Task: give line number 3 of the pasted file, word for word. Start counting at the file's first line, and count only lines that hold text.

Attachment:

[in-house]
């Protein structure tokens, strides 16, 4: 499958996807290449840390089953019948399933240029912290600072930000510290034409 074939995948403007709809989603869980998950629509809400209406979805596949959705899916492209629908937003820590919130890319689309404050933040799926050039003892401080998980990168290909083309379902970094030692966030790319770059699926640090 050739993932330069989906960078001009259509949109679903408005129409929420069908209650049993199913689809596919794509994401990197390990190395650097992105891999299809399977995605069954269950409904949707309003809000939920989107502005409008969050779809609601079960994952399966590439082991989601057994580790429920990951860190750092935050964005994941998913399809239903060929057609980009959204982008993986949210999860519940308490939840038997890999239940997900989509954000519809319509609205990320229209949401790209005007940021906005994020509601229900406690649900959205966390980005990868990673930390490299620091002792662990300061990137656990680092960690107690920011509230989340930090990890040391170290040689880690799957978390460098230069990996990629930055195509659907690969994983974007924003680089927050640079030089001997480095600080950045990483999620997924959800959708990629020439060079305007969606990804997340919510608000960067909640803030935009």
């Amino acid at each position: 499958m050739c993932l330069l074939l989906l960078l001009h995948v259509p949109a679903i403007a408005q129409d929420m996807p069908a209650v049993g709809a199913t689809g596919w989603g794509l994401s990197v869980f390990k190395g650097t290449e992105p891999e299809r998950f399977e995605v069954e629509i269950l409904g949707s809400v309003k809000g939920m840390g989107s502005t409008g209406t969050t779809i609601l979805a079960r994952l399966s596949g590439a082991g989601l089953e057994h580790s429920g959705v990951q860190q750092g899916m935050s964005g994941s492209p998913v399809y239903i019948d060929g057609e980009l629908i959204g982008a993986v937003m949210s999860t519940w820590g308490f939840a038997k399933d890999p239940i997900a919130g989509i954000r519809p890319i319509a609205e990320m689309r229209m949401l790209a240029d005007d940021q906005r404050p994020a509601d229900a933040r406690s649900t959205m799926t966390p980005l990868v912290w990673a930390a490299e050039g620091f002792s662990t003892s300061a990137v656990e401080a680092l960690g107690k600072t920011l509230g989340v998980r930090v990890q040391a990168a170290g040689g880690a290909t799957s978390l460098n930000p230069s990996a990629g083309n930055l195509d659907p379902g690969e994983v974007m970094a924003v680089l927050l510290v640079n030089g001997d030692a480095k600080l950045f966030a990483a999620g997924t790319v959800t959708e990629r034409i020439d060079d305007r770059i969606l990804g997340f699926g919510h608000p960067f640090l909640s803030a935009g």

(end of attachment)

């Amino acid at each position: 499958m050739c993932l330069l074939l989906l960078l001009h995948v259509p949109a679903i403007a408005q129409d929420m996807p069908a209650v049993g709809a199913t689809g596919w989603g794509l994401s990197v869980f390990k190395g650097t290449e992105p891999e299809r998950f399977e995605v069954e629509i269950l409904g949707s809400v309003k809000g939920m840390g989107s502005t409008g209406t969050t779809i609601l979805a079960r994952l399966s596949g590439a082991g989601l089953e057994h580790s429920g959705v990951q860190q750092g899916m935050s964005g994941s492209p998913v399809y239903i019948d060929g057609e980009l629908i959204g982008a993986v937003m949210s999860t519940w820590g308490f939840a038997k399933d890999p239940i997900a919130g989509i954000r519809p890319i319509a609205e990320m689309r229209m949401l790209a240029d005007d940021q906005r404050p994020a509601d229900a933040r406690s649900t959205m799926t966390p980005l990868v912290w990673a930390a490299e050039g620091f002792s662990t003892s300061a990137v656990e401080a680092l960690g107690k600072t920011l509230g989340v998980r930090v990890q040391a990168a170290g040689g880690a290909t799957s978390l460098n930000p230069s990996a990629g083309n930055l195509d659907p379902g690969e994983v974007m970094a924003v680089l927050l510290v640079n030089g001997d030692a480095k600080l950045f966030a990483a999620g997924t790319v959800t959708e990629r034409i020439d060079d305007r770059i969606l990804g997340f699926g919510h608000p960067f640090l909640s803030a935009g």